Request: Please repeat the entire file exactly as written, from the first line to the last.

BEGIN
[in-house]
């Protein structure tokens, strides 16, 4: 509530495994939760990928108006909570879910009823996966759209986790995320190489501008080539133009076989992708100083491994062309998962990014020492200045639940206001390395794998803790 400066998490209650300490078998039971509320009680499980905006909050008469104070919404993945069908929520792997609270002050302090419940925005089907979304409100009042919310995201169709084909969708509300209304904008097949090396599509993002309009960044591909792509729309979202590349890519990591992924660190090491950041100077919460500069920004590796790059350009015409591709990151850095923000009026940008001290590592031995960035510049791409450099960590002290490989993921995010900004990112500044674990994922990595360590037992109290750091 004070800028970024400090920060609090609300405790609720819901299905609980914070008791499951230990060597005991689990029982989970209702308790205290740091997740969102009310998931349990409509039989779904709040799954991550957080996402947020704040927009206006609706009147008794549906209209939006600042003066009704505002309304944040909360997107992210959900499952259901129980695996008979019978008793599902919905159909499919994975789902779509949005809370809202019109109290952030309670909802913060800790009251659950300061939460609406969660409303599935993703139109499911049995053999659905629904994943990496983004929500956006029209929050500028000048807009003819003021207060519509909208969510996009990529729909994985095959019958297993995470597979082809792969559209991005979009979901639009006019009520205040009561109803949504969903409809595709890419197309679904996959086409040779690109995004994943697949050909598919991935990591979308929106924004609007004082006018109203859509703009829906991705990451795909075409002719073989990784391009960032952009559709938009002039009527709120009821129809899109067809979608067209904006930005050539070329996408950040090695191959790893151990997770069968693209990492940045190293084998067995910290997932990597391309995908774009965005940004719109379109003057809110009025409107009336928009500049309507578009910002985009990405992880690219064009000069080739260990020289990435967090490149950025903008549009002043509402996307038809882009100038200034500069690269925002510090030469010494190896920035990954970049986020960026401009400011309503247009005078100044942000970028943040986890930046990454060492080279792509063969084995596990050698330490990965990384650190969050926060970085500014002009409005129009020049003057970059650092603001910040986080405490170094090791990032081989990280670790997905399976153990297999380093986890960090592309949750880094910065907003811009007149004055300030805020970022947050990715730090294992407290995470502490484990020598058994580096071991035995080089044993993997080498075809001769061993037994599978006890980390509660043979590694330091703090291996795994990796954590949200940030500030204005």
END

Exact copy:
[in-house]
């Protein structure tokens, strides 16, 4: 509530495994939760990928108006909570879910009823996966759209986790995320190489501008080539133009076989992708100083491994062309998962990014020492200045639940206001390395794998803790 400066998490209650300490078998039971509320009680499980905006909050008469104070919404993945069908929520792997609270002050302090419940925005089907979304409100009042919310995201169709084909969708509300209304904008097949090396599509993002309009960044591909792509729309979202590349890519990591992924660190090491950041100077919460500069920004590796790059350009015409591709990151850095923000009026940008001290590592031995960035510049791409450099960590002290490989993921995010900004990112500044674990994922990595360590037992109290750091 004070800028970024400090920060609090609300405790609720819901299905609980914070008791499951230990060597005991689990029982989970209702308790205290740091997740969102009310998931349990409509039989779904709040799954991550957080996402947020704040927009206006609706009147008794549906209209939006600042003066009704505002309304944040909360997107992210959900499952259901129980695996008979019978008793599902919905159909499919994975789902779509949005809370809202019109109290952030309670909802913060800790009251659950300061939460609406969660409303599935993703139109499911049995053999659905629904994943990496983004929500956006029209929050500028000048807009003819003021207060519509909208969510996009990529729909994985095959019958297993995470597979082809792969559209991005979009979901639009006019009520205040009561109803949504969903409809595709890419197309679904996959086409040779690109995004994943697949050909598919991935990591979308929106924004609007004082006018109203859509703009829906991705990451795909075409002719073989990784391009960032952009559709938009002039009527709120009821129809899109067809979608067209904006930005050539070329996408950040090695191959790893151990997770069968693209990492940045190293084998067995910290997932990597391309995908774009965005940004719109379109003057809110009025409107009336928009500049309507578009910002985009990405992880690219064009000069080739260990020289990435967090490149950025903008549009002043509402996307038809882009100038200034500069690269925002510090030469010494190896920035990954970049986020960026401009400011309503247009005078100044942000970028943040986890930046990454060492080279792509063969084995596990050698330490990965990384650190969050926060970085500014002009409005129009020049003057970059650092603001910040986080405490170094090791990032081989990280670790997905399976153990297999380093986890960090592309949750880094910065907003811009007149004055300030805020970022947050990715730090294992407290995470502490484990020598058994580096071991035995080089044993993997080498075809001769061993037994599978006890980390509660043979590694330091703090291996795994990796954590949200940030500030204005």